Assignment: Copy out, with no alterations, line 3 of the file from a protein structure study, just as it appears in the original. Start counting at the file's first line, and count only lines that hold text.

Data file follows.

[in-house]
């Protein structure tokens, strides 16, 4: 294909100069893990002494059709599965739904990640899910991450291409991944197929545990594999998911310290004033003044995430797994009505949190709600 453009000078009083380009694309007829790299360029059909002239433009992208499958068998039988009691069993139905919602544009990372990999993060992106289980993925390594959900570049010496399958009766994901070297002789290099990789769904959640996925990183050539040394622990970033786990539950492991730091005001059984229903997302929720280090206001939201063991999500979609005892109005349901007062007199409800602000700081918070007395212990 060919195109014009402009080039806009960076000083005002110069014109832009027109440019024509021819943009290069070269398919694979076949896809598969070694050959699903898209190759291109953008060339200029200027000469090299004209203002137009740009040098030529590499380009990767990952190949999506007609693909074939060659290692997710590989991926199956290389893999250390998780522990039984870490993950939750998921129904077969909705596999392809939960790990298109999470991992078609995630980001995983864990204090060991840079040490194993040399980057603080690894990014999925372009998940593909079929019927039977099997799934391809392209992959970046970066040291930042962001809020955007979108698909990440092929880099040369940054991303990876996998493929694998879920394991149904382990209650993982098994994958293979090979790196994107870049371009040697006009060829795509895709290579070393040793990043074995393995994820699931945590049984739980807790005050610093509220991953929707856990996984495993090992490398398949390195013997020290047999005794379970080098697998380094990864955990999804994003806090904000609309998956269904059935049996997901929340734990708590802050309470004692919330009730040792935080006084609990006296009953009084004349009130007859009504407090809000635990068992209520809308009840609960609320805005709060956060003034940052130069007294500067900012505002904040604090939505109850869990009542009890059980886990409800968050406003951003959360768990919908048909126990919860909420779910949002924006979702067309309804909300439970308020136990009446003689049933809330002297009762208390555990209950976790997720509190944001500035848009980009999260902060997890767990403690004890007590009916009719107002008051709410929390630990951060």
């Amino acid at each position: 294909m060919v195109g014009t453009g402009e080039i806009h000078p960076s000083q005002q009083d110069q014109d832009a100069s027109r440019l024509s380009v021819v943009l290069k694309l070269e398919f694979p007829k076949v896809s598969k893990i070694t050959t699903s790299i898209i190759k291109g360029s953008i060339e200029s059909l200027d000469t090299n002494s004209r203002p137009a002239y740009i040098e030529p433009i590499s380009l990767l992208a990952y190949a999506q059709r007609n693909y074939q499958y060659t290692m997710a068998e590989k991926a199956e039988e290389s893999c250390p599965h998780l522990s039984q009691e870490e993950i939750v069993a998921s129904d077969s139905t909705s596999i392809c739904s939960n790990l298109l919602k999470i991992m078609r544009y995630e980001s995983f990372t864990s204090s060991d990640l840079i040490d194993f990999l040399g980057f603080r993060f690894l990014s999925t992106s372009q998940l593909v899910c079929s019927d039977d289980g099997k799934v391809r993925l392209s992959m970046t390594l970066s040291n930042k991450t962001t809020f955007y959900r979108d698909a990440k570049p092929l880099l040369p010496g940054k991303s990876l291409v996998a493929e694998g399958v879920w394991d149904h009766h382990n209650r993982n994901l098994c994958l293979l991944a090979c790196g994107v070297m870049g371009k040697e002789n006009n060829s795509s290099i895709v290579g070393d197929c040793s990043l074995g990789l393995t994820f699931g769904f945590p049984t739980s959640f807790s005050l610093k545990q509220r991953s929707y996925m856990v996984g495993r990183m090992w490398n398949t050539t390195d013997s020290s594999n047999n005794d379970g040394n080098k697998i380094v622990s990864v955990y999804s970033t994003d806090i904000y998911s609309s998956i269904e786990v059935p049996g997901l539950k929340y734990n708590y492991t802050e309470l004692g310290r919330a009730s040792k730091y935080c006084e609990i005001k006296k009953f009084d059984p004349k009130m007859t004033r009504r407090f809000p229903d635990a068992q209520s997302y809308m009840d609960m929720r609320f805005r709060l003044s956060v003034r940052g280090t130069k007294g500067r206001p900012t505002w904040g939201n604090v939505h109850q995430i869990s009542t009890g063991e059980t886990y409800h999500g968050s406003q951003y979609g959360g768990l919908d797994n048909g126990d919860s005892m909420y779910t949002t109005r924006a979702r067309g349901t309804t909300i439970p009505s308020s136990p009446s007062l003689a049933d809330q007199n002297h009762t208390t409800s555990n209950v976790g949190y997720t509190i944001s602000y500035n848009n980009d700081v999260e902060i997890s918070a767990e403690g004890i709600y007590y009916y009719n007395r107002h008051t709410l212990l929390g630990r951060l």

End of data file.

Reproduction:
């Amino acid at each position: 294909m060919v195109g014009t453009g402009e080039i806009h000078p960076s000083q005002q009083d110069q014109d832009a100069s027109r440019l024509s380009v021819v943009l290069k694309l070269e398919f694979p007829k076949v896809s598969k893990i070694t050959t699903s790299i898209i190759k291109g360029s953008i060339e200029s059909l200027d000469t090299n002494s004209r203002p137009a002239y740009i040098e030529p433009i590499s380009l990767l992208a990952y190949a999506q059709r007609n693909y074939q499958y060659t290692m997710a068998e590989k991926a199956e039988e290389s893999c250390p599965h998780l522990s039984q009691e870490e993950i939750v069993a998921s129904d077969s139905t909705s596999i392809c739904s939960n790990l298109l919602k999470i991992m078609r544009y995630e980001s995983f990372t864990s204090s060991d990640l840079i040490d194993f990999l040399g980057f603080r993060f690894l990014s999925t992106s372009q998940l593909v899910c079929s019927d039977d289980g099997k799934v391809r993925l392209s992959m970046t390594l970066s040291n930042k991450t962001t809020f955007y959900r979108d698909a990440k570049p092929l880099l040369p010496g940054k991303s990876l291409v996998a493929e694998g399958v879920w394991d149904h009766h382990n209650r993982n994901l098994c994958l293979l991944a090979c790196g994107v070297m870049g371009k040697e002789n006009n060829s795509s290099i895709v290579g070393d197929c040793s990043l074995g990789l393995t994820f699931g769904f945590p049984t739980s959640f807790s005050l610093k545990q509220r991953s929707y996925m856990v996984g495993r990183m090992w490398n398949t050539t390195d013997s020290s594999n047999n005794d379970g040394n080098k697998i380094v622990s990864v955990y999804s970033t994003d806090i904000y998911s609309s998956i269904e786990v059935p049996g997901l539950k929340y734990n708590y492991t802050e309470l004692g310290r919330a009730s040792k730091y935080c006084e609990i005001k006296k009953f009084d059984p004349k009130m007859t004033r009504r407090f809000p229903d635990a068992q209520s997302y809308m009840d609960m929720r609320f805005r709060l003044s956060v003034r940052g280090t130069k007294g500067r206001p900012t505002w904040g939201n604090v939505h109850q995430i869990s009542t009890g063991e059980t886990y409800h999500g968050s406003q951003y979609g959360g768990l919908d797994n048909g126990d919860s005892m909420y779910t949002t109005r924006a979702r067309g349901t309804t909300i439970p009505s308020s136990p009446s007062l003689a049933d809330q007199n002297h009762t208390t409800s555990n209950v976790g949190y997720t509190i944001s602000y500035n848009n980009d700081v999260e902060i997890s918070a767990e403690g004890i709600y007590y009916y009719n007395r107002h008051t709410l212990l929390g630990r951060l």